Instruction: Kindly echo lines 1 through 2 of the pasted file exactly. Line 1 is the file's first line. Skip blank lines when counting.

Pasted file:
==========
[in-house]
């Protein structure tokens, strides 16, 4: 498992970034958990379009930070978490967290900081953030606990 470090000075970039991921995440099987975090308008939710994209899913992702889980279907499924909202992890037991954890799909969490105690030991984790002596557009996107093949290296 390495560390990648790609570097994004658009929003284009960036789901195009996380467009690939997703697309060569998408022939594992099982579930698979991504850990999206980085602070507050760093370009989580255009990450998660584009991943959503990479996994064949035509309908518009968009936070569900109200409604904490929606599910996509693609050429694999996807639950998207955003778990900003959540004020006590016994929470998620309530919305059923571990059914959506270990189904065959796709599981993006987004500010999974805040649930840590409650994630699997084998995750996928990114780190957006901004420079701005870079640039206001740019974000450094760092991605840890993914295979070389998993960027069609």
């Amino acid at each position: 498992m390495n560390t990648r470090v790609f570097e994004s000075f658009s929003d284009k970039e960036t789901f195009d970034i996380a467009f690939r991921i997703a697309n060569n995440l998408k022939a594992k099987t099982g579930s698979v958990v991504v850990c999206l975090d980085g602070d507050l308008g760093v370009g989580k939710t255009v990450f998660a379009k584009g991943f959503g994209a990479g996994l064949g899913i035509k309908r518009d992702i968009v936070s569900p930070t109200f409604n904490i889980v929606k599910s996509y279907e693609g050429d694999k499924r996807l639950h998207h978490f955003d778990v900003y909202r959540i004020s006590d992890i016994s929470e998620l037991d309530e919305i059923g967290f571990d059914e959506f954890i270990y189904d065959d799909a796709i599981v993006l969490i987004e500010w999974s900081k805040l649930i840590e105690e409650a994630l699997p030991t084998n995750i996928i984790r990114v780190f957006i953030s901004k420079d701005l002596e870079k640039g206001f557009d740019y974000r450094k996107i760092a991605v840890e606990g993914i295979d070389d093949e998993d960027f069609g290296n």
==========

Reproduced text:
[in-house]
């Protein structure tokens, strides 16, 4: 498992970034958990379009930070978490967290900081953030606990 470090000075970039991921995440099987975090308008939710994209899913992702889980279907499924909202992890037991954890799909969490105690030991984790002596557009996107093949290296 390495560390990648790609570097994004658009929003284009960036789901195009996380467009690939997703697309060569998408022939594992099982579930698979991504850990999206980085602070507050760093370009989580255009990450998660584009991943959503990479996994064949035509309908518009968009936070569900109200409604904490929606599910996509693609050429694999996807639950998207955003778990900003959540004020006590016994929470998620309530919305059923571990059914959506270990189904065959796709599981993006987004500010999974805040649930840590409650994630699997084998995750996928990114780190957006901004420079701005870079640039206001740019974000450094760092991605840890993914295979070389998993960027069609």